I started that blog about learning how to code, I created Keep the Customer (which is how I got this job at Catalyst), and I created the Open Book of Customer Success with my friend Elizabeth Cortland, which was over 200 CS resources in one place. 

Creating content is a great way to create conversation pieces, and is also a way for recruiters to find you and help you lock in that job. 

What kind of person would work best in CS?

Curious people do well in Customer Success. 

I’m not the only one who thinks this way. I was on a panel the other day, and two separate CS leaders that are actively hiring said the same thing. When you get on these customer calls, you have to dive deep into what they need. You don’t just go with the high-level answer. 

This can be seen during job interviews. If you’re curious in the job interview and ask a lot of questions, then you’re going to be curious with your customer. 

Empathy is another important quality for customer success. You want to put yourself in your customer’s shoes so that you can be an effective champion for the customer during internal conversations - like with product, for example. 

Let’s talk about resumes and cover letters. What was your process for building them?

I don’t miss those days at all. There are many articles out there that talk about cover letters and resumes and they do it better than I can.

What I can say, however, is that having referrals makes a difference. I recently wrote an article about the three mistakes I made while I was looking for a job, and one of those mistakes was not having referrals. 

I found this little graphic that said 7% of all applications coming in are from referrals, and yet of the 7%, 40% account for the jobs that are actually filled. That blew my mind!

It’s not about the cover letter and the resume anymore. You are the cover letter and resume. You have to be your own walking billboard. That’s why I place such a big emphasis on branding. You have to go out and talk to people. 

Now, when I say talk to people, I don’t mean reach out to a hiring manager and say, “Hey, I need that job!” You gotta go in there and court them a little bit. You need to attend the events and chat with them at the event. Start building that relationship until you get to the application process. It’s a very long-term strategy. 

If you don’t have a personal network, start going to events and joining communities. Find people and talk to them. Go online and find the people you want to work for. Comment on people’s posts and start the conversation from there. It’s not the size of your network; it’s what you end up using your network for. 

Slide into their DMs with value. People love getting words of affirmation, so go in there and tell them you saw their post, heard their podcast, or read that article that they wrote and you loved it. Don’t lie about it, of course. You have to actually read and like the content they put out. 

What would you do differently if you had to do it all over?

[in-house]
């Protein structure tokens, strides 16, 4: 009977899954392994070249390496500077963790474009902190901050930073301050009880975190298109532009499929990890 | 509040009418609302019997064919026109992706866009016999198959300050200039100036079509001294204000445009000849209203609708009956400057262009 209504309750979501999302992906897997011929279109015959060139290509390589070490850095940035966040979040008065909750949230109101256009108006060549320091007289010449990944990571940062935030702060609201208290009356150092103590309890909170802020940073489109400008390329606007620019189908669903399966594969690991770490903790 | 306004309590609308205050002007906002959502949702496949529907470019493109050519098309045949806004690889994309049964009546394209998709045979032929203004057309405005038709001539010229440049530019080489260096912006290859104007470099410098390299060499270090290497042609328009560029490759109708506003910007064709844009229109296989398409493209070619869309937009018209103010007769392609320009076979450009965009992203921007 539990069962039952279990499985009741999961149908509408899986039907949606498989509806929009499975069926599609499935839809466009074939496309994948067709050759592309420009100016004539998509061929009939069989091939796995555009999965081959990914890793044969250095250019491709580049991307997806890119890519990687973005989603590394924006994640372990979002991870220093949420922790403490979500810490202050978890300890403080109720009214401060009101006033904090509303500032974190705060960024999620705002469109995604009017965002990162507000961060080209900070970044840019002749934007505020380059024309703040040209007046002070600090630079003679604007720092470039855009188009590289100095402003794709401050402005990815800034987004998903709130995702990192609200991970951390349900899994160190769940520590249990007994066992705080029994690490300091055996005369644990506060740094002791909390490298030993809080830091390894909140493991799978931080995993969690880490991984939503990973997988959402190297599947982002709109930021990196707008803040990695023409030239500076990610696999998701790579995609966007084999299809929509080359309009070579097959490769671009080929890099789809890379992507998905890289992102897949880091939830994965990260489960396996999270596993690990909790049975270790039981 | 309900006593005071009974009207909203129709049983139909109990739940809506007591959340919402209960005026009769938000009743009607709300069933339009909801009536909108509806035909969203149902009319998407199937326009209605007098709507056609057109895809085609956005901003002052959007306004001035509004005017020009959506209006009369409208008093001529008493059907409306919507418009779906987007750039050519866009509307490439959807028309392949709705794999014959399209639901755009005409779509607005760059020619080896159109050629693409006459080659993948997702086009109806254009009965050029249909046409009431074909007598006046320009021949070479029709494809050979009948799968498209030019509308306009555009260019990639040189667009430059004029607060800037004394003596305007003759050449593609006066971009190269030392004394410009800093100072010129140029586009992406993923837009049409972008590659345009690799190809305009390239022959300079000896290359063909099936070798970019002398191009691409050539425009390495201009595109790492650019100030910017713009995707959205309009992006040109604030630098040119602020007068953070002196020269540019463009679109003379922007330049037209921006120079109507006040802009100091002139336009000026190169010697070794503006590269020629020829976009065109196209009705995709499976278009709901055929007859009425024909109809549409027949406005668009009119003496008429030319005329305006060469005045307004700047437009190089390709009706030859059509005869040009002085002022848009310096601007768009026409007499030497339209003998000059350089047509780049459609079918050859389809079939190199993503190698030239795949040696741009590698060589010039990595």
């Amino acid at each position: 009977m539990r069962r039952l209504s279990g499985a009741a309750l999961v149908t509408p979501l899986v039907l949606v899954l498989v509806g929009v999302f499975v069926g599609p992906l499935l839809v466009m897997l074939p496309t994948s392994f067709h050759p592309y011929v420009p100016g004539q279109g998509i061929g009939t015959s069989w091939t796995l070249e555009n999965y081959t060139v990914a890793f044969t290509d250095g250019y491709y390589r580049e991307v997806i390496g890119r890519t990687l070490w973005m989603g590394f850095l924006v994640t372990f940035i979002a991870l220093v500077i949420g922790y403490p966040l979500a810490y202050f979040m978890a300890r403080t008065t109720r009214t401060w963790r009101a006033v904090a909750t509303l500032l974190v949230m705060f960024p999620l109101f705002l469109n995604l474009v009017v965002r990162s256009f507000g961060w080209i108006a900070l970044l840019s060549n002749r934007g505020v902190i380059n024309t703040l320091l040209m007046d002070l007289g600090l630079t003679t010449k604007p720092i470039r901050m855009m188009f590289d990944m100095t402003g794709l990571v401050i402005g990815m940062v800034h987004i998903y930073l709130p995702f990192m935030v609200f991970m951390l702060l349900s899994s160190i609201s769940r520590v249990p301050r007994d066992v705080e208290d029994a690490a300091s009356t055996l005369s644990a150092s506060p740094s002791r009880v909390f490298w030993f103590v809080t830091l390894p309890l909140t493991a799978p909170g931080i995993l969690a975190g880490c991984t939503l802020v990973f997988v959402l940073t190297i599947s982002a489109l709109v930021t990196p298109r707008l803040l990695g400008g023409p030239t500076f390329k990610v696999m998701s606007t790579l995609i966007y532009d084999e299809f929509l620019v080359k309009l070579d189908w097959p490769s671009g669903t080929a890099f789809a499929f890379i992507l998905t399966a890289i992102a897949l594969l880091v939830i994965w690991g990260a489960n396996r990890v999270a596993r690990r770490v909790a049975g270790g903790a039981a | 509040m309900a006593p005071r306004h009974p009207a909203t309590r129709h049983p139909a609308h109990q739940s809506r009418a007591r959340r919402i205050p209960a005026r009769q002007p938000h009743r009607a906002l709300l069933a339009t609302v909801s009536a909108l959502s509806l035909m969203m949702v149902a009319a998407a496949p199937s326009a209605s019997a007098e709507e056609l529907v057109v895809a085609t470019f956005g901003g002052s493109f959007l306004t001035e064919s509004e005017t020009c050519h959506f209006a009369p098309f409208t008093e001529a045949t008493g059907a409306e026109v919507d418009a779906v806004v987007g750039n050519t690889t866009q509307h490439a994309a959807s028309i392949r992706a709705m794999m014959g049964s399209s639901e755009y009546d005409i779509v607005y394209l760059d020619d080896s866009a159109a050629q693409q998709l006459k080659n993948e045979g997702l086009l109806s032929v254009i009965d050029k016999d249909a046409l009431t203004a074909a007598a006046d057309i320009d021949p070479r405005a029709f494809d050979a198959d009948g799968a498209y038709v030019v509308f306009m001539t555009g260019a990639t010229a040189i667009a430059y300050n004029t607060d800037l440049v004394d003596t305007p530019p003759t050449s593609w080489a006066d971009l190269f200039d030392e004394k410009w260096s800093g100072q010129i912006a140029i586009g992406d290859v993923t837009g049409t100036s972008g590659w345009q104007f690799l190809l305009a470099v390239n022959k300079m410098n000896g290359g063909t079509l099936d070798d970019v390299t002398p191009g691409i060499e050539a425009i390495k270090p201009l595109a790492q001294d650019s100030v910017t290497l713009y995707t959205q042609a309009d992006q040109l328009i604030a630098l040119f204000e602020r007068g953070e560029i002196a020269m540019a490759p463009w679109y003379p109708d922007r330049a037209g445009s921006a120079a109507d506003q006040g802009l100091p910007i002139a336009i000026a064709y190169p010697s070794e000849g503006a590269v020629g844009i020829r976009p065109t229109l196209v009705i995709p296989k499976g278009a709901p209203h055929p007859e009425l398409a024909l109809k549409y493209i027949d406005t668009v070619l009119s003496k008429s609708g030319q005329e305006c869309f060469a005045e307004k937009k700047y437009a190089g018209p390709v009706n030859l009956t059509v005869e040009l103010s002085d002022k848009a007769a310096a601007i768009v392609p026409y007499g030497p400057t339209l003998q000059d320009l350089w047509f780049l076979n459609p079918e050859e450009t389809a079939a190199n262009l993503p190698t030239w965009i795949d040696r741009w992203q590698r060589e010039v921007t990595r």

The first thing I would do is narrow down my search. We all fall into this trap where you’re so desperate for a job you basically take anything. And the reality is, that doesn’t work. You’ll do something for a couple of months, and then finally admit it was a mistake and look for something else. And the cycle begins again.  

You have to narrow down the search based on your desired goals. What size company do you want to work for? Do you want to work for a startup? A bootstrap company? A corporate place? And so on. 

Customer Success is so vast. There’s CS pretty much everywhere in every industry. So deciding what you want to do and the place where you want to work is the first thing I would do if I had to do it again. 

Another thing I would’ve done is find a mentor. I could’ve moved a lot faster if I actually had someone that I could discuss my problems with. I had to be scrappy and figure it out myself, but if I had someone in my corner helping me out, things would’ve moved a lot faster.

Do you have any last-minute messages for our readers?

Once you finally get to the other side and become a Customer Success manager, you have to remember that there will be a learning curve and there are a lot of skills you’ll have to develop. 

You’re not going to be able to build those skills overnight. It takes a long time. It’ll feel all over the place at first, but it’s worth it. Customer Success is a great career path, it just takes patience and time to get in there and learn the ropes.


Catalyst is the world's most intuitive Customer Success Platform (CSP), built by an experienced group of industry leaders. Previously, our founder built an effective Customer Success organization for one of the fastest growing cloud companies in the world. Catalyst integrates with all the tools you’re already using to provide one centralized view of customer data. Customer Success Managers can proactively take the right actions to prevent churn, such as receiving automated alerts when a customer is not using certain features that are critical to their success.